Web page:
We Find Ourselves on Different Sides

by Rosemary Gray-Snelgrove

Conflict – a recurring theme in this and other blogs.  How do we deal with it, how do we humanize the Other, the one we want to poke in the nose?   How do we get what we want without resorting to violence (violence? like I would know how).  Or by means other than cheating, stomping on the Other’s rights, being a bully (and creating more conflict)?

I haven’t been able to empty my mind to let this week’s Blog take shape. Usually strands of thought coalesce around a particular stimulus and there it is – the topic I’m going to try to write fewer than 500 words about (haven’t yet succeeded).  But this week, my head has been buried in a real-life situation echoing a fixture from the late-night detective and law and order shows I still watch avidly – a court case, of sorts.

In this case, my task is to get into the head space of the person bringing charges, to anticipate what the main arguments might be.  This has taken over whatever mental processes are available to me now I’m no longer receiving pay cheques.  (I do think that retirement nurtures a more creative and free, but not particularly efficient, Mind).

So because I want to stay in touch with you, dear reader, I’m going to try to let you in on what I’m working on.  It’s helping prepare a ‘case’ defending an organization from which a former client wants a small pile of money for grievances.  The litigant is someone who has a gift for creating conflict around himself.

The Lover of Conflict

I know such people – lovers of conflict – who function among us, but I think as we get older, we choose to avoid spending a lot of time with them.  And are startled when we run into them again.  And have to give lots of mental energy to understanding how they are thinking.  And what they really want.

Individuals of this temperament draw others to themselves through their energy, presence, intelligence, verbal ability.  Strong personalities, I’ve noticed.  They are potentially contributors to a better world – they have the goods to make positive things happen.  But until they get the quirks out – which may be never – they cause lots of trouble for other people

I am allowing myself a couple of paragraphs of negative description.  Must need the outlet because trying to negotiate with a Conflict Lover requires repression of feeling.  So you’re getting it instead.

They stir up dissension all around.  It seems a matter of pushing a little hard to get more out of a situation than the situation has to give. Or of complaining that someone else is getting more than they are.  Simply put, if the rules say “No more than three of these free loaves of bread per household”, they’ll argue that they should have five because they have more at home to feed than does the neighbour.

Escalating the Stakes

With greater success at being winners, they go for bigger game. “Let’s try law suits”.  There’s an arena for conflict, writ large, where they can maybe come away with some money.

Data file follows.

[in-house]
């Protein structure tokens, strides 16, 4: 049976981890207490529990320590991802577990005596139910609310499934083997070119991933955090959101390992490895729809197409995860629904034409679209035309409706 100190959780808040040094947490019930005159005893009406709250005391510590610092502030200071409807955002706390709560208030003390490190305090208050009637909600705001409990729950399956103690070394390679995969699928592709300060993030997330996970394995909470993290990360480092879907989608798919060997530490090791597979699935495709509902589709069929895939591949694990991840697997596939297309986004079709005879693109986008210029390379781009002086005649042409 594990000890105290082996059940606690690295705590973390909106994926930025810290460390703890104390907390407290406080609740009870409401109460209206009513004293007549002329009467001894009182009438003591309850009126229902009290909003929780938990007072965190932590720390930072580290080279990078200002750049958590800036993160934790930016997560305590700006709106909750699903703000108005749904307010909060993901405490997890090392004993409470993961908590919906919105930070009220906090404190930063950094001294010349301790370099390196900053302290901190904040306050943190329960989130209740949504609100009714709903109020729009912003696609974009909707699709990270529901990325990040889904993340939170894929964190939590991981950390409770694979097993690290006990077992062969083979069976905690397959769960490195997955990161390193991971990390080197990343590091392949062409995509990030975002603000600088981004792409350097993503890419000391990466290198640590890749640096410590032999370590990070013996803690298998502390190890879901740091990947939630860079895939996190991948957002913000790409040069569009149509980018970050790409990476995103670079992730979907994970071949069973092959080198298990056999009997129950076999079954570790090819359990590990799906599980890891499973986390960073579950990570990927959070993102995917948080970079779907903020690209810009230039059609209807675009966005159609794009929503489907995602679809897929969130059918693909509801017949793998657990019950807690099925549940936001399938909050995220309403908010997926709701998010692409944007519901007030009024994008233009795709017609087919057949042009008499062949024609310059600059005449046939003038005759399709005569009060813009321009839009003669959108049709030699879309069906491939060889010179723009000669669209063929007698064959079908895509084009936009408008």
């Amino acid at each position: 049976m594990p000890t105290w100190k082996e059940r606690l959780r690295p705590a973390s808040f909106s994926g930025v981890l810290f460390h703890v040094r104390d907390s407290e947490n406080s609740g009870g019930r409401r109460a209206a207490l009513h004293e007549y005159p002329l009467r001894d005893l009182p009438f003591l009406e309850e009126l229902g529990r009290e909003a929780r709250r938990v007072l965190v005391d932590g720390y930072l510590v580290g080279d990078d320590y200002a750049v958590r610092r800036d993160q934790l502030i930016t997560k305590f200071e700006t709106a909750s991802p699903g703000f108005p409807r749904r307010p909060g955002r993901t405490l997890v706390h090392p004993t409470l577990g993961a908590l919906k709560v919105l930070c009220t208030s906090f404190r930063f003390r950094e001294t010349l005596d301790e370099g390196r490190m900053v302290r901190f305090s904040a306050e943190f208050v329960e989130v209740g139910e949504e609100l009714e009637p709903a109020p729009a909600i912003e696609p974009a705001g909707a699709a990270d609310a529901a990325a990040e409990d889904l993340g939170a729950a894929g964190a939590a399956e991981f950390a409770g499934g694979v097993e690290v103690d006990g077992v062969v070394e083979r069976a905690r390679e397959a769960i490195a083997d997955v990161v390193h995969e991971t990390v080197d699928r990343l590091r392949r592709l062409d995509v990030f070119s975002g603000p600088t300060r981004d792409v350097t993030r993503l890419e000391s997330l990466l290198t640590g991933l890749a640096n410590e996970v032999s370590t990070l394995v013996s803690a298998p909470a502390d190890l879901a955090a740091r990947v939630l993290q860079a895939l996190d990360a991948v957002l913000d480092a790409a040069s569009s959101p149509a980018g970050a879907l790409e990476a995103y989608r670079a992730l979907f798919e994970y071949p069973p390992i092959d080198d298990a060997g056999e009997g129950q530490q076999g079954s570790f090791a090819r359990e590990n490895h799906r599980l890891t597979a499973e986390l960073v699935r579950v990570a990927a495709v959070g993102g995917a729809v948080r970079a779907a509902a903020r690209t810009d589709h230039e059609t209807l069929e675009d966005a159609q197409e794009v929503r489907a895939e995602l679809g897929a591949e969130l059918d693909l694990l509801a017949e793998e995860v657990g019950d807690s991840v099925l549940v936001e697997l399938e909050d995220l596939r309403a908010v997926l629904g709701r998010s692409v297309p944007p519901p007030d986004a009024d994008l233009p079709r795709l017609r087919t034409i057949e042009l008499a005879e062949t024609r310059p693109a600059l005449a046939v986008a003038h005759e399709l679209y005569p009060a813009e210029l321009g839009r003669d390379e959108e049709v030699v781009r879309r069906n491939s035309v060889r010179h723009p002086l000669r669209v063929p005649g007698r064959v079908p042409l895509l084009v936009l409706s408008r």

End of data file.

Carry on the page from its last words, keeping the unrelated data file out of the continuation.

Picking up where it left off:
“If the place that gave me shelter and support raised my rent when I got work even though I needed the money for new expenses – go after them!  And if they didn’t tell me enough abut the income rules when I moved in, maybe I can take them to that Small Claims Court I’ve heard about.  And isn’t there something called a Rental Tribunal?”

A little learning about the right terminology comes with the game of litigation and representing oneself as a victim can be done skillfully.

And once into the big game of suing and going for bigger money, I can get myself into the papers with my stories!!

Enough Negativity!

The temptation is to see the Lover of Conflict as an Other – someone far out of one’s own orbit.  Ah, but I know that’s not the truth.  It’s why I’m always imagining Continuums.  It’s a more true way of seeing.  It places the awful qualities that may indeed be out there onto the extreme end of fine qualities.  A ‘good’ taken to an extreme to become a ‘bad’.  And I’m capable of being positioned anywhere along the continuum, given the right circumstances.  That’s the reality.

So that guy who wants to sue to get his just deserts is an extreme of trying hard to always be fair.  Good, but it can go nuts taken to extremes.  He has to be controlled in his case – doesn’t deserve a pile of money for having been supported and cared for.  But he needn’t become a pariah either.

Ah, but he’s a pain in the whatnot!!!

Once again, Leonard nails it:

We find ourselves on different sides

Of a line that nobody drew

Though it all may be one in the higher eye

Down here where we live it is two.

I to my side call the meek and the mild

You to your side call the Word

By virtue of suffering I claim to have won

You clam to have never been heard.

Leonard Cohen, Different Sides

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7 Comments

Filed under A Bigger Circle, Rosemary's entries, Uncategorized

7 responses to “We Find Ourselves on Different Sides

  1. Piki

    My quick reply, and one that hit me immediately, is from Mark Twain: “If you pick up a starving dog and make him prosperous, he will not bite you; that is the principal difference between a dog and a man.”

    I have long wondered why the recipients of others’ generosity so often destroy the very things which they are given, like trashing outreach centres. These meeting places seem inevitably to become hated in their districts. Years ago I worked on playgrounds, and the kids in the poorer districts were more likely to destroy the equipment.

  2. Juanita Rathbun

    Here in Florida I seem to be surrounded by negative, often hateful people. The local newspaper seems full of letters to the editor complaining about something or other. Those letters are often quite long , I have noticed. On the other hand, when a complimentary letter is published it is remarkabley short. Some people seem to thrive on confrontation which often makes matters much worse. Why can’t we all just get along
    Juanita

  3. Shen